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Abstract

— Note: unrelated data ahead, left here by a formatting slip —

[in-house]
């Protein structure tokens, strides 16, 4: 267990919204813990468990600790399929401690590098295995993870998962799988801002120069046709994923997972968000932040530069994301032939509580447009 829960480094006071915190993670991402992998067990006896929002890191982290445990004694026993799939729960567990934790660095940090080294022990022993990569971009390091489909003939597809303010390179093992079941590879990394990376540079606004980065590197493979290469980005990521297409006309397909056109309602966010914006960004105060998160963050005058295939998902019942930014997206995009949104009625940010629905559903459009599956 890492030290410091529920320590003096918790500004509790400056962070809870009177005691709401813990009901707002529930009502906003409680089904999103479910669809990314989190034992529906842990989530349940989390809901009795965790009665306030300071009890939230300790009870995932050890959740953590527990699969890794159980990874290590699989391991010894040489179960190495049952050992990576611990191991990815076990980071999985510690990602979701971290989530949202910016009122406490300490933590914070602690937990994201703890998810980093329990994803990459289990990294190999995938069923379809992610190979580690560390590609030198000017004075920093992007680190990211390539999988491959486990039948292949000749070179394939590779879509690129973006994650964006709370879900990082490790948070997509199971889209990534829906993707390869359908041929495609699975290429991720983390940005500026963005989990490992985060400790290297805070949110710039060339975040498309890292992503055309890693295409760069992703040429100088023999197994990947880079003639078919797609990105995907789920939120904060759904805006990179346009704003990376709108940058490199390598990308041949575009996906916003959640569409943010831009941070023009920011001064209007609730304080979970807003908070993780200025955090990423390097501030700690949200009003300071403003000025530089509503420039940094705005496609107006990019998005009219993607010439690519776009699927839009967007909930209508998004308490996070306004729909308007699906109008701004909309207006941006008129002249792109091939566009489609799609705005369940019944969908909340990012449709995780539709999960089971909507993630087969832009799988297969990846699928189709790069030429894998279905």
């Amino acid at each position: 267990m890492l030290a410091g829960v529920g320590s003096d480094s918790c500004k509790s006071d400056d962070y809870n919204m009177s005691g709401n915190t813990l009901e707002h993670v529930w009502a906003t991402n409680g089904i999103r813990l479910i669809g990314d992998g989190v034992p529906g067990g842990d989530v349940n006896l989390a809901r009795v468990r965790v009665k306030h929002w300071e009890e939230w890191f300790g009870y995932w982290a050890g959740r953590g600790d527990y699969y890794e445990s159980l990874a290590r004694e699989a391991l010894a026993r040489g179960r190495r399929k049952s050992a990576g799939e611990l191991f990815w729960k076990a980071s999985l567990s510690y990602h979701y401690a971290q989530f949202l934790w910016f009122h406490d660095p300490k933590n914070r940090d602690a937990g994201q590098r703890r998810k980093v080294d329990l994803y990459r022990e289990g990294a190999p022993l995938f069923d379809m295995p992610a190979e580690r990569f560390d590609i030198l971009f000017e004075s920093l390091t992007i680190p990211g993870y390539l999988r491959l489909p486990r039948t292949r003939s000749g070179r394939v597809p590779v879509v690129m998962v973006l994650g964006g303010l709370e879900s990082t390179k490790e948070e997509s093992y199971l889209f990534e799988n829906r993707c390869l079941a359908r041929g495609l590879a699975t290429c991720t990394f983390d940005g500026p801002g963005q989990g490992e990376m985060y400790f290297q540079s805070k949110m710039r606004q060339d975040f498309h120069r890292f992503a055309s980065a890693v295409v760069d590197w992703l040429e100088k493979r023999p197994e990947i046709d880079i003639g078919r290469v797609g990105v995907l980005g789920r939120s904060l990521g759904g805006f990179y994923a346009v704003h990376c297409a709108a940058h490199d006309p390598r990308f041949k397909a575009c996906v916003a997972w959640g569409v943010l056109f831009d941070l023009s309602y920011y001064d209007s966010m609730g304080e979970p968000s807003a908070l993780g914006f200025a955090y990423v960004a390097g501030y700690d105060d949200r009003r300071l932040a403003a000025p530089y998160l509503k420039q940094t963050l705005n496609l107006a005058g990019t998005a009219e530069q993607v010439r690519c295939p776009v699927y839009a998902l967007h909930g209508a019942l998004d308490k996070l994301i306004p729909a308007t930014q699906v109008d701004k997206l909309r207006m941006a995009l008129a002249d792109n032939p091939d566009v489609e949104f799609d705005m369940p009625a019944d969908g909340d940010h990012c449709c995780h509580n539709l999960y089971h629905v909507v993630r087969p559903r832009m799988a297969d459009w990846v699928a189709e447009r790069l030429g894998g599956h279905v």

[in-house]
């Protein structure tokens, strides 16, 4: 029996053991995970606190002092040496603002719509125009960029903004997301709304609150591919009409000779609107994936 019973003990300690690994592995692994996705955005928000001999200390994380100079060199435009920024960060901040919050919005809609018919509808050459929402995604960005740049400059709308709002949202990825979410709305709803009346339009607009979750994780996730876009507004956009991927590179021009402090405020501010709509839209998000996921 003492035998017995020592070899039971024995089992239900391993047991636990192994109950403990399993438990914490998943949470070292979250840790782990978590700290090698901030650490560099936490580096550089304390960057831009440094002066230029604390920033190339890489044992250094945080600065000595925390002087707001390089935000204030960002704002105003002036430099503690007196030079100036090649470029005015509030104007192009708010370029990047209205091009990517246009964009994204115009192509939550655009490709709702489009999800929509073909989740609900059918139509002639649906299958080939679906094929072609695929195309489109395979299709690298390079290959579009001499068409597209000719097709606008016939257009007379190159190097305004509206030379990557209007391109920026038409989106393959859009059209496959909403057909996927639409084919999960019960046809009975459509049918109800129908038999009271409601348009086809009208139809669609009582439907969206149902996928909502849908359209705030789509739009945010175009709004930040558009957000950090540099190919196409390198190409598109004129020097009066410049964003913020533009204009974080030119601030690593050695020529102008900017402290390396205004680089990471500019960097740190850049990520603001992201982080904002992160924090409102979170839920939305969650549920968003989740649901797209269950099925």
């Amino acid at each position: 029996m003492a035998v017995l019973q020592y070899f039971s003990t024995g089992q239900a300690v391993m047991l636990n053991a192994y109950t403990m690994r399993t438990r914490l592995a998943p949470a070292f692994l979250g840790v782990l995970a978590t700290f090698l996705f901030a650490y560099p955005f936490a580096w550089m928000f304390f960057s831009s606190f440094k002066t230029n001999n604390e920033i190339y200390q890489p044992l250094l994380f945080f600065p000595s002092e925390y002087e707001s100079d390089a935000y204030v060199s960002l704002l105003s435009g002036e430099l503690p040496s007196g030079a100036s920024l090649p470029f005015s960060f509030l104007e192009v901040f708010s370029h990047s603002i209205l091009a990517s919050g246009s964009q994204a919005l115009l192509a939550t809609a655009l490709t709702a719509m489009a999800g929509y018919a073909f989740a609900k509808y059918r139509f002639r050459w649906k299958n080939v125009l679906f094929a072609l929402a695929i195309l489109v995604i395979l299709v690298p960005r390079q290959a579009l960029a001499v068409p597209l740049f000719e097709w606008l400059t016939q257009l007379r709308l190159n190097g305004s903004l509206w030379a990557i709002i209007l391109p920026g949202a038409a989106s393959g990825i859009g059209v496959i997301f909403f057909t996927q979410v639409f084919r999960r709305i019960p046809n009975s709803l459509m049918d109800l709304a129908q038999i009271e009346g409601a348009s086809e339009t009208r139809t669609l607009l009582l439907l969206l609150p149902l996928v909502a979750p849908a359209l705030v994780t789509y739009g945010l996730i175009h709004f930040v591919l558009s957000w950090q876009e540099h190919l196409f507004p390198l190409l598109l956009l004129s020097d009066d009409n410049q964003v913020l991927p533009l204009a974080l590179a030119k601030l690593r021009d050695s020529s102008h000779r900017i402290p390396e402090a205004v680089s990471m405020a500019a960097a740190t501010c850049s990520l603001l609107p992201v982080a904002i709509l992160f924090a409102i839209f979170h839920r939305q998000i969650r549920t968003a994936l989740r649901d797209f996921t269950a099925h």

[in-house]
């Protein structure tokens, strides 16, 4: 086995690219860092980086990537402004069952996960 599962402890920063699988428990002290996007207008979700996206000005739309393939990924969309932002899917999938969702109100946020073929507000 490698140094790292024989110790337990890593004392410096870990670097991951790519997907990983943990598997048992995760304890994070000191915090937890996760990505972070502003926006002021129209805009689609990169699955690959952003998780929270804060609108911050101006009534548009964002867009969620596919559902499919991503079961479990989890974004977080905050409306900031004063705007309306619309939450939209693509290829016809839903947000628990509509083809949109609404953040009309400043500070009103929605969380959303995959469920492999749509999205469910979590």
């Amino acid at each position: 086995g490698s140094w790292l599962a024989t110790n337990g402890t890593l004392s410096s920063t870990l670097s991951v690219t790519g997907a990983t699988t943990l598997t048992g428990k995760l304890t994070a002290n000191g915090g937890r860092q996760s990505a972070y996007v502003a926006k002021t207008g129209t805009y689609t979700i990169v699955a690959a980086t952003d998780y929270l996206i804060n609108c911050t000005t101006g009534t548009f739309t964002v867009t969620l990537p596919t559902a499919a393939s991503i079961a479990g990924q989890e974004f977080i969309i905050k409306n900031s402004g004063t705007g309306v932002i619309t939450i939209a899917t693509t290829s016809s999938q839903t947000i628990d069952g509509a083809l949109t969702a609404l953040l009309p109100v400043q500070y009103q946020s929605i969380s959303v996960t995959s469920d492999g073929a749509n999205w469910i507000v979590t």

Using an interview survey of manufacturing establishments that provide 10 years of retrospective data on labor practices, we investigate factors associated with the adoption and termination of employee involvement programs and the relation between these and other human resource policies. In the period studied, more firms introduced than terminated such programs but a sufficiently large number chose to eliminate such programs to indicate that employee involvement does not fit in all business settings. Our results show that business strategy and the use of other complementary human resource policies affect the dynamics of employee involvement use in US manufacturing establishments.